Hinduism is vast, beautiful, terrifying and confusing. Of the world’s great religions, it is the one that we in the West probably know least about. Christians share a history with Judaism and (to a lesser extent) Islam. Buddhism has been fashionable for decades. But Hinduism remains something of an enigma.
It is notoriously hard to pin down. Hinduism doesn’t have a single scripture that fits into one book. It has many holy writings, from the Upanishads to the Vedas, and different groups hold different scriptures to be of differing value.
We tend to think we know certain things about Hindus: that they are polytheists, for example, and vegetarians, and practise yoga. But these are gross simplifications. Yes, many Hindus are polytheists, especially in the more remote villages, but many others see all the different “gods” as manifestations of one divine reality. Not all Hindus are vegetarians (though most would consider it good for your karma). And what we think of as “yoga” is only one of the various physical and spiritual practices that Hindus call yoga.
In Hinduism, the “supreme spirit” is called “Brahman”. His three “aspects” are “Brahma” (the creator), “Vishnu” (the preserver) and “Shiva” (the destroyer). The branch that focuses primarily on Vishnu is referred to as Vaishnavism. One subset of Vaishnavism was founded by Chaitanya Mahaprabhu (1486-1534), who taught that actually the “supreme personality of godhead” was not Vishnu, but Krishna, one of his avatars (incarnations).
In 1965 an elderly man called AC Bhaktivedanta Swami Prabhupada gave up everything to travel to America to spread this branch of Hinduism, which we know now as Hare Krishna. When Westerners think of Hare Krishna practitioners, they are likely to picture people in saffron robes (in fact, only celibates wear these) selling books on high streets and chanting the Maha Mantra (popularised by the Beatles): “Hare Krishna, Hare Krishna, Krishna Krishna Hare Hare.”
As a teenager I came across a book in my school library called Easy Journey to Other Planets, by Prabhupada. Although the title was a tad deceptive, I was hooked. For several years I considered myself a Krishna devotee, consuming the books and regularly visiting their temple. This culminated in me moving into Bhaktivedanta Manor, a former convent in Watford donated to the movement by George Harrison, and having my head shaved.
Londoners will be familiar with the Krishna devotees who sing in Oxford Street. They tend to be based in the temple at Soho Street (a stone’s throw from St Patrick’s Soho), but the manor was the base of operations.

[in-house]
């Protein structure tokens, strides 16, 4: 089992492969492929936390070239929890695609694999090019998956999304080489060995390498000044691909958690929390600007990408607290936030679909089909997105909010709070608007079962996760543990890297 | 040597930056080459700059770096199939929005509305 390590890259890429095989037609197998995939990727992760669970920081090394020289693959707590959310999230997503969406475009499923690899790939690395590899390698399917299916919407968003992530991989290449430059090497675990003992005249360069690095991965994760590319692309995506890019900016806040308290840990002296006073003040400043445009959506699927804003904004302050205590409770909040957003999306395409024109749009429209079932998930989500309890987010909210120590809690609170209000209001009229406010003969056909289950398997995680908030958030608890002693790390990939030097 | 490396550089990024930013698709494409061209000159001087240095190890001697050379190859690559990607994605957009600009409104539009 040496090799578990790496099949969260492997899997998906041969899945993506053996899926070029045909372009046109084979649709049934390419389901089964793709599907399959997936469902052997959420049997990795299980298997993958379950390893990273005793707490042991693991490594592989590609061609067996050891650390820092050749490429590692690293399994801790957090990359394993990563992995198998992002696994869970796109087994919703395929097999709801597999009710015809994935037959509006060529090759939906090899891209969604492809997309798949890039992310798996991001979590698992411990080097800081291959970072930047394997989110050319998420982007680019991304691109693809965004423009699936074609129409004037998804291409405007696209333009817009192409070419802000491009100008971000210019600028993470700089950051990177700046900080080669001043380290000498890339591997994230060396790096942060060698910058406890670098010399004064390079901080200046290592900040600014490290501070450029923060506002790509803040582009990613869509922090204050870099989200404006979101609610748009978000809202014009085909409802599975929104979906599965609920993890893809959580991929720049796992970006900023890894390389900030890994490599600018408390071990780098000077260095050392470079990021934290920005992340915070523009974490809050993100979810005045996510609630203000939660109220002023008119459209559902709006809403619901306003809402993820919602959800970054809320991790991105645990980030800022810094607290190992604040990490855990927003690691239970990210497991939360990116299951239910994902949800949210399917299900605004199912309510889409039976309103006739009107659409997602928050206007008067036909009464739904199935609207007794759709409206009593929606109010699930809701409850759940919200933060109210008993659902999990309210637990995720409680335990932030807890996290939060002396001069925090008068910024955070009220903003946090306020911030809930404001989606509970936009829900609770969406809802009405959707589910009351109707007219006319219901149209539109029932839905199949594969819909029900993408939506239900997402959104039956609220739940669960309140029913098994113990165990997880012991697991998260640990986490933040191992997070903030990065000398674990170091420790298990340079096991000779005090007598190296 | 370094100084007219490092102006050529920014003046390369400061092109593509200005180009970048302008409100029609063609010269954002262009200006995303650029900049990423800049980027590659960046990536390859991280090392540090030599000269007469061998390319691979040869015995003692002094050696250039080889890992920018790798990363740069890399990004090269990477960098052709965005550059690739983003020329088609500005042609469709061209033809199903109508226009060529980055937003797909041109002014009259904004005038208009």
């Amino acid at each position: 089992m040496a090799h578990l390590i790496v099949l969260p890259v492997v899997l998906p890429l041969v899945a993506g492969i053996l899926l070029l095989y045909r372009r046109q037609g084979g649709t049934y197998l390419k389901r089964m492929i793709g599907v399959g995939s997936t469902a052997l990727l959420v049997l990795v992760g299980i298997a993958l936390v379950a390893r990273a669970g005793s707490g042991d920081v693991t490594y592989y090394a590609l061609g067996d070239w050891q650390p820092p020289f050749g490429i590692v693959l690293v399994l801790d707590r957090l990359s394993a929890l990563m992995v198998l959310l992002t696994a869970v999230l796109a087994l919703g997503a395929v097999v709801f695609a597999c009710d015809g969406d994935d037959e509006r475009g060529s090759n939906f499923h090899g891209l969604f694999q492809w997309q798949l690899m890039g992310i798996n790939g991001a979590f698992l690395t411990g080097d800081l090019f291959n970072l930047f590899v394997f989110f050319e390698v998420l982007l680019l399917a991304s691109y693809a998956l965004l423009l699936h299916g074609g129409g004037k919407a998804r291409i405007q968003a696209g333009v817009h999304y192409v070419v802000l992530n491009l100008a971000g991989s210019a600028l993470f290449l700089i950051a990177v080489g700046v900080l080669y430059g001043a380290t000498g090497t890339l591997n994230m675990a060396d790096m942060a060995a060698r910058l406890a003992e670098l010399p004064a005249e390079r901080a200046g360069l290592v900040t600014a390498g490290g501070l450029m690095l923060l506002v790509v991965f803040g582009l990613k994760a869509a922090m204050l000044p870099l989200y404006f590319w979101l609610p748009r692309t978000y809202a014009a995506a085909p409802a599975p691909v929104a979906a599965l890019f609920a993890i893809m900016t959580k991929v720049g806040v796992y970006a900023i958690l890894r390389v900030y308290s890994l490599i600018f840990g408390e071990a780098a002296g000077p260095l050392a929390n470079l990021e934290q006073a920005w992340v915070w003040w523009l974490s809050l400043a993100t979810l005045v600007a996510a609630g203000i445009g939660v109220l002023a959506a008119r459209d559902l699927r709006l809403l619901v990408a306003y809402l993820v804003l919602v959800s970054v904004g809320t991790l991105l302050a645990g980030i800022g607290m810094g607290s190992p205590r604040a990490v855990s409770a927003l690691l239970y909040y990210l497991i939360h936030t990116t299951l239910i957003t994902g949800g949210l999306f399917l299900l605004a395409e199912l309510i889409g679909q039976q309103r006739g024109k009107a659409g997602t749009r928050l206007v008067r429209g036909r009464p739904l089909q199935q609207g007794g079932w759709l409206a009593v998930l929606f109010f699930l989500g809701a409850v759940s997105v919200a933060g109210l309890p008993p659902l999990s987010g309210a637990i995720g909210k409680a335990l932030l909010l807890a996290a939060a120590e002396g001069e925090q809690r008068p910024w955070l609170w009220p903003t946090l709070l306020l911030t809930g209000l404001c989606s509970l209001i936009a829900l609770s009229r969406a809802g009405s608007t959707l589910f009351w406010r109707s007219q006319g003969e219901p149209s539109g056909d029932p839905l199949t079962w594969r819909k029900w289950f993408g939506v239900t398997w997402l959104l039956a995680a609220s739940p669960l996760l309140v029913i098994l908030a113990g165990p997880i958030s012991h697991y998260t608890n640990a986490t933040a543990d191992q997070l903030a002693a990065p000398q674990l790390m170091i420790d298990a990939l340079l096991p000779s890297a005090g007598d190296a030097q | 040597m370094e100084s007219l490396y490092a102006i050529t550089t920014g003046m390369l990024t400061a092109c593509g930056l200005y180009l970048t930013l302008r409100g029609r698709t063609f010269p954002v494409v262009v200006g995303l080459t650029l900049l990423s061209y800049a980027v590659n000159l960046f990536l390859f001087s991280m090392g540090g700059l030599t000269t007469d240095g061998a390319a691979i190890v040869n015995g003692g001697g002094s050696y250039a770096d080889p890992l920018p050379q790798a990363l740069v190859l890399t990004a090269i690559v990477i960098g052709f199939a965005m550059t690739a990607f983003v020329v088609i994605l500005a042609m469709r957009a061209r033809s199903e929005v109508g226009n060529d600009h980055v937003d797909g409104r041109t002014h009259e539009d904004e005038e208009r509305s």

My life as a monk did not last long. The very early starts and two and a half hours of chanting every day were too much for me. I left the ashram, but still considered myself closer to the Hare Krishna movement than anything else, up until the age of 21. That was when I had a conversion experience to Christianity, first to an Evangelical Charismatic Baptist form. Then I steadily went “up the candle”, becoming an Anglican Evangelical (ordained in 1999), an Anglo-Catholic and then, finally, a Catholic. I was ordained as a priest for the ordinariate seven years ago.
Yet my fascination with, and even affection for, the Hare Krishna movement has remained constant. I am a Catholic Christian out of conviction. I believe Catholicism to be true. Yet if Christianity were somehow disproven, then I would very likely make my way back to the Hare Krishnas.
I am convinced that Hinduism, and the Hare Krishna movement in particular, are not actually as far away from Christianity as is often assumed. Indeed, I believe that in many ways the Hare Krishna movement is closer to Catholicism than, say, Islam.
Hinduism in its political form in India has become hostile to Christianity. But this is arguably a relatively recent development. The Hare Krishna movement has never been anti-Christian. Prabhupada often referred to Jesus as a great spiritual leader. (Though it be must remembered that he was trying to convert people from a largely Christian background.)
Krishna devotees highly value celibacy and marriage. They believe that the primary purpose of sex is procreation (they are probably stricter than many Catholics on that one). They also value asceticism: no meat, no alcohol, no gambling and no “illicit” sex. They are, in short, seeking the spiritual world.
Of course, there are differences. In the scriptures Krishna’s behaviour is at times morally ambiguous (devotees justify this by saying that the rules don’t apply to him as he is divine). The Bhagavad Gita, the greatest Hindu scripture focusing on Krishna, contains some truly beautiful passages. But it is ultimately a treatise in which Krishna is trying to convince a warrior prince to enter a battle that will cause the death of many of his family members because that is his “duty”. Finally, of course, Krishna isn’t Jesus.
Nevertheless, the points of potential evangelistic contact between Catholics and Hindus are more numerous than they may at first appear. Next time you see a Hare Krishna devotee (or any Hindu, for that matter) try engaging them. They may not be as far from Christ as you might first suppose.
Fr David Palmer is an ordinariate priest in the Diocese of Nottingham
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